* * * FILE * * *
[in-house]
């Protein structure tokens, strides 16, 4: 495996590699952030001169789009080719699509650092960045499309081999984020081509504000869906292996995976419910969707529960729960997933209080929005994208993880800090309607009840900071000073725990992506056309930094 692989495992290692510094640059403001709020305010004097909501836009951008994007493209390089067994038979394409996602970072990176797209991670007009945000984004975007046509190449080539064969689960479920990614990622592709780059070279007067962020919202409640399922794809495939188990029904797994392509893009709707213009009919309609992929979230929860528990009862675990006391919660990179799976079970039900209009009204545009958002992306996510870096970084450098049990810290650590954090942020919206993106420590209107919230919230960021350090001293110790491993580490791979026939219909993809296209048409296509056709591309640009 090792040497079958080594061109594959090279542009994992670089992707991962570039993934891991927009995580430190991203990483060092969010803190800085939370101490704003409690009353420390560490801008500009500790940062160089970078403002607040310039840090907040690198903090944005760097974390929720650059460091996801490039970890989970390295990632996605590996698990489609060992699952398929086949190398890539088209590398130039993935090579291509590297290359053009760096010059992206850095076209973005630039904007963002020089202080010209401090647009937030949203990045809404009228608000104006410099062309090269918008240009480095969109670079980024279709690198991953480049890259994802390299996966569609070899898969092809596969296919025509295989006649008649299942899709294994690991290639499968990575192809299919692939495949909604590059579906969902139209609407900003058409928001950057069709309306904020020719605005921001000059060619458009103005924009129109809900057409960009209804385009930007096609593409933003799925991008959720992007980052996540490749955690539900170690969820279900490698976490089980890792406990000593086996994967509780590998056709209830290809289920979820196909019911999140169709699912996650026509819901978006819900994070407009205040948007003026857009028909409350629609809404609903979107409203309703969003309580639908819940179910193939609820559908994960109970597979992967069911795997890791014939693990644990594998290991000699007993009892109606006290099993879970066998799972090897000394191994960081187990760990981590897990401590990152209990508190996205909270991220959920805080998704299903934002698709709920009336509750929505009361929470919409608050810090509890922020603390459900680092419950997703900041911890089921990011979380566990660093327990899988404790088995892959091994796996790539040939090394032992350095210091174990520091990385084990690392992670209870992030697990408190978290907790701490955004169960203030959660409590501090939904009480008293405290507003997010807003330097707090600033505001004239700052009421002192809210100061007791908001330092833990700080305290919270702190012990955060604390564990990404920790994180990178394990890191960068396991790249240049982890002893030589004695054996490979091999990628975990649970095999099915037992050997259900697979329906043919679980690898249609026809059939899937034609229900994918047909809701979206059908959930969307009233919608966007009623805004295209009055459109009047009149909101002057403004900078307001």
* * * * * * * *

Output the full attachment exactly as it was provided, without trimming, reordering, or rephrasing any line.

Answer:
[in-house]
């Protein structure tokens, strides 16, 4: 495996590699952030001169789009080719699509650092960045499309081999984020081509504000869906292996995976419910969707529960729960997933209080929005994208993880800090309607009840900071000073725990992506056309930094 692989495992290692510094640059403001709020305010004097909501836009951008994007493209390089067994038979394409996602970072990176797209991670007009945000984004975007046509190449080539064969689960479920990614990622592709780059070279007067962020919202409640399922794809495939188990029904797994392509893009709707213009009919309609992929979230929860528990009862675990006391919660990179799976079970039900209009009204545009958002992306996510870096970084450098049990810290650590954090942020919206993106420590209107919230919230960021350090001293110790491993580490791979026939219909993809296209048409296509056709591309640009 090792040497079958080594061109594959090279542009994992670089992707991962570039993934891991927009995580430190991203990483060092969010803190800085939370101490704003409690009353420390560490801008500009500790940062160089970078403002607040310039840090907040690198903090944005760097974390929720650059460091996801490039970890989970390295990632996605590996698990489609060992699952398929086949190398890539088209590398130039993935090579291509590297290359053009760096010059992206850095076209973005630039904007963002020089202080010209401090647009937030949203990045809404009228608000104006410099062309090269918008240009480095969109670079980024279709690198991953480049890259994802390299996966569609070899898969092809596969296919025509295989006649008649299942899709294994690991290639499968990575192809299919692939495949909604590059579906969902139209609407900003058409928001950057069709309306904020020719605005921001000059060619458009103005924009129109809900057409960009209804385009930007096609593409933003799925991008959720992007980052996540490749955690539900170690969820279900490698976490089980890792406990000593086996994967509780590998056709209830290809289920979820196909019911999140169709699912996650026509819901978006819900994070407009205040948007003026857009028909409350629609809404609903979107409203309703969003309580639908819940179910193939609820559908994960109970597979992967069911795997890791014939693990644990594998290991000699007993009892109606006290099993879970066998799972090897000394191994960081187990760990981590897990401590990152209990508190996205909270991220959920805080998704299903934002698709709920009336509750929505009361929470919409608050810090509890922020603390459900680092419950997703900041911890089921990011979380566990660093327990899988404790088995892959091994796996790539040939090394032992350095210091174990520091990385084990690392992670209870992030697990408190978290907790701490955004169960203030959660409590501090939904009480008293405290507003997010807003330097707090600033505001004239700052009421002192809210100061007791908001330092833990700080305290919270702190012990955060604390564990990404920790994180990178394990890191960068396991790249240049982890002893030589004695054996490979091999990628975990649970095999099915037992050997259900697979329906043919679980690898249609026809059939899937034609229900994918047909809701979206059908959930969307009233919608966007009623805004295209009055459109009047009149909101002057403004900078307001």